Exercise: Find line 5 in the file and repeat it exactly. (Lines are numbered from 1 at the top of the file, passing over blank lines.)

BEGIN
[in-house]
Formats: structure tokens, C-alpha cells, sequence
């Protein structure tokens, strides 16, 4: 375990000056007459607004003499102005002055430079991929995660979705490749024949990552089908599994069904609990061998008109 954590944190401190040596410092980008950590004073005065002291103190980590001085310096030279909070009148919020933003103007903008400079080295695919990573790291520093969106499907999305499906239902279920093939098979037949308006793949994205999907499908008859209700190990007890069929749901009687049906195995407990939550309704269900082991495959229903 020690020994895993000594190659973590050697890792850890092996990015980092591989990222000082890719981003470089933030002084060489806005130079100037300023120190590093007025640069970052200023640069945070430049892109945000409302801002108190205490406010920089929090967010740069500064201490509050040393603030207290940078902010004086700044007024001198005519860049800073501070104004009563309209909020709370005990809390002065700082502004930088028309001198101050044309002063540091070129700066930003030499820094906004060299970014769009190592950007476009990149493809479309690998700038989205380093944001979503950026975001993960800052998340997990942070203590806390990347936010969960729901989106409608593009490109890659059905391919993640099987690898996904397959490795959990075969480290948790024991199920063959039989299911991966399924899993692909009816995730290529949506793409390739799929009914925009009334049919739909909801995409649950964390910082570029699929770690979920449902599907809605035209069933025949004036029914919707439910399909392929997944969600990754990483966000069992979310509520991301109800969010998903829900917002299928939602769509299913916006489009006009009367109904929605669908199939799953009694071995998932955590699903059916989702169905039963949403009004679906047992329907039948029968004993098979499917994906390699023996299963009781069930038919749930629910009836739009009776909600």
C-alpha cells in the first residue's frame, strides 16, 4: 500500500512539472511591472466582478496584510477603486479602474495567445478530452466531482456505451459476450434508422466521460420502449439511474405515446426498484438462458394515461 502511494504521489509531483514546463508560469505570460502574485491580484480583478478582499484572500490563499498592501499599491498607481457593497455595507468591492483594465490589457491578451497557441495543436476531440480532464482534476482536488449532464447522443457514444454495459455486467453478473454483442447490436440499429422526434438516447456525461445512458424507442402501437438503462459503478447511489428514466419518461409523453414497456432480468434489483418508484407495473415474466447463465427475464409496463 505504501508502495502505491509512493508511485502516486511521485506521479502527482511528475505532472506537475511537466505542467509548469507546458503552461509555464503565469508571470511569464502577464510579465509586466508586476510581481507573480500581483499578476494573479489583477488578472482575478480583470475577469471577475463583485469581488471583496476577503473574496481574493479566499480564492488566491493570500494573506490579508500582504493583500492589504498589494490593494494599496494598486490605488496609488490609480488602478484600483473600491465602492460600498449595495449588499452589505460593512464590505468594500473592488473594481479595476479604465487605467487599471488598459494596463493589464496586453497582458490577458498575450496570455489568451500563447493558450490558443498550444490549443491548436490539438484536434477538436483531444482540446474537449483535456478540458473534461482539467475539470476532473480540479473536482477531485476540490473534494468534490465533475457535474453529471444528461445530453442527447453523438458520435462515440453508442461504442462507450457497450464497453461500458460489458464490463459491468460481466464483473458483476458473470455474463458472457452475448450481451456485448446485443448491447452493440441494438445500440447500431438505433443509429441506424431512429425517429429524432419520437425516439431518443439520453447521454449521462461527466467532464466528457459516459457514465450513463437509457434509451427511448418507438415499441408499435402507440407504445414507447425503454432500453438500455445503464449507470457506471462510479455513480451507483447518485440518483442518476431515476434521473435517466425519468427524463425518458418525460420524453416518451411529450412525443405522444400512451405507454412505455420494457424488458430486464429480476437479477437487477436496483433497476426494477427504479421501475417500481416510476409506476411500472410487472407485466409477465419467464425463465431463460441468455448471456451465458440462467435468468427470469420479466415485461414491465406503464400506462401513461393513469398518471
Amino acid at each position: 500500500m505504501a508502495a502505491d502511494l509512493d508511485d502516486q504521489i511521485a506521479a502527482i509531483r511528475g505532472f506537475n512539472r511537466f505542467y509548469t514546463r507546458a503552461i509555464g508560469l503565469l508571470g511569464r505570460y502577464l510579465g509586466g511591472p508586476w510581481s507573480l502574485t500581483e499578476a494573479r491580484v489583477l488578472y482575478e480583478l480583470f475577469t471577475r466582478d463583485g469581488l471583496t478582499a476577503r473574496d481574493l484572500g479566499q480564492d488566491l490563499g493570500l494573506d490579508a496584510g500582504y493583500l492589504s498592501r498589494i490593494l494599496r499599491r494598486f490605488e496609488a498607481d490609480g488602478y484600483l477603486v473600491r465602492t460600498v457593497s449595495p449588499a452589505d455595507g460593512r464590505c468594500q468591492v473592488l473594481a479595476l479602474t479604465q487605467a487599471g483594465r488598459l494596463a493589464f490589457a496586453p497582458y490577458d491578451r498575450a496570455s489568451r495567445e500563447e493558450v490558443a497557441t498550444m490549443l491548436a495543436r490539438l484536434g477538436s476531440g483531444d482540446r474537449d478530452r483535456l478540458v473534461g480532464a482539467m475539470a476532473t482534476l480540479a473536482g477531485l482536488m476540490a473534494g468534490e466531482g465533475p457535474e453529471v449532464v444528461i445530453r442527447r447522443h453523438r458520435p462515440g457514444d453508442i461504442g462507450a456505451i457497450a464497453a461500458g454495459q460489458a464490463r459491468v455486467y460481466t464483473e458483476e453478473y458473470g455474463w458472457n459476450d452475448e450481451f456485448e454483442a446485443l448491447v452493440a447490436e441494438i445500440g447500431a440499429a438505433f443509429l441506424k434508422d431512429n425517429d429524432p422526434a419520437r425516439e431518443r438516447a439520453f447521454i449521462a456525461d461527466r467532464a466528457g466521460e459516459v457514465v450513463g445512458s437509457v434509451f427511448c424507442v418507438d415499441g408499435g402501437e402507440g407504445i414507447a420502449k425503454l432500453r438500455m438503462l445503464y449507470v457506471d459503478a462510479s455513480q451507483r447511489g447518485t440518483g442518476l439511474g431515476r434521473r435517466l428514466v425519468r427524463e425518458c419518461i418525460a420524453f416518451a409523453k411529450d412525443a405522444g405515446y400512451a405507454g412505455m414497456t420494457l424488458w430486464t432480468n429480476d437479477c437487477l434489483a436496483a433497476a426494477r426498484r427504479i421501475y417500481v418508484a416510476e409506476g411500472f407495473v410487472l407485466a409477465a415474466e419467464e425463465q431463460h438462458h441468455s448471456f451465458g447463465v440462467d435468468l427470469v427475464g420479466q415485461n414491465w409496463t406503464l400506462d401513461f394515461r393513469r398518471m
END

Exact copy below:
Amino acid at each position: 500500500m505504501a508502495a502505491d502511494l509512493d508511485d502516486q504521489i511521485a506521479a502527482i509531483r511528475g505532472f506537475n512539472r511537466f505542467y509548469t514546463r507546458a503552461i509555464g508560469l503565469l508571470g511569464r505570460y502577464l510579465g509586466g511591472p508586476w510581481s507573480l502574485t500581483e499578476a494573479r491580484v489583477l488578472y482575478e480583478l480583470f475577469t471577475r466582478d463583485g469581488l471583496t478582499a476577503r473574496d481574493l484572500g479566499q480564492d488566491l490563499g493570500l494573506d490579508a496584510g500582504y493583500l492589504s498592501r498589494i490593494l494599496r499599491r494598486f490605488e496609488a498607481d490609480g488602478y484600483l477603486v473600491r465602492t460600498v457593497s449595495p449588499a452589505d455595507g460593512r464590505c468594500q468591492v473592488l473594481a479595476l479602474t479604465q487605467a487599471g483594465r488598459l494596463a493589464f490589457a496586453p497582458y490577458d491578451r498575450a496570455s489568451r495567445e500563447e493558450v490558443a497557441t498550444m490549443l491548436a495543436r490539438l484536434g477538436s476531440g483531444d482540446r474537449d478530452r483535456l478540458v473534461g480532464a482539467m475539470a476532473t482534476l480540479a473536482g477531485l482536488m476540490a473534494g468534490e466531482g465533475p457535474e453529471v449532464v444528461i445530453r442527447r447522443h453523438r458520435p462515440g457514444d453508442i461504442g462507450a456505451i457497450a464497453a461500458g454495459q460489458a464490463r459491468v455486467y460481466t464483473e458483476e453478473y458473470g455474463w458472457n459476450d452475448e450481451f456485448e454483442a446485443l448491447v452493440a447490436e441494438i445500440g447500431a440499429a438505433f443509429l441506424k434508422d431512429n425517429d429524432p422526434a419520437r425516439e431518443r438516447a439520453f447521454i449521462a456525461d461527466r467532464a466528457g466521460e459516459v457514465v450513463g445512458s437509457v434509451f427511448c424507442v418507438d415499441g408499435g402501437e402507440g407504445i414507447a420502449k425503454l432500453r438500455m438503462l445503464y449507470v457506471d459503478a462510479s455513480q451507483r447511489g447518485t440518483g442518476l439511474g431515476r434521473r435517466l428514466v425519468r427524463e425518458c419518461i418525460a420524453f416518451a409523453k411529450d412525443a405522444g405515446y400512451a405507454g412505455m414497456t420494457l424488458w430486464t432480468n429480476d437479477c437487477l434489483a436496483a433497476a426494477r426498484r427504479i421501475y417500481v418508484a416510476e409506476g411500472f407495473v410487472l407485466a409477465a415474466e419467464e425463465q431463460h438462458h441468455s448471456f451465458g447463465v440462467d435468468l427470469v427475464g420479466q415485461n414491465w409496463t406503464l400506462d401513461f394515461r393513469r398518471m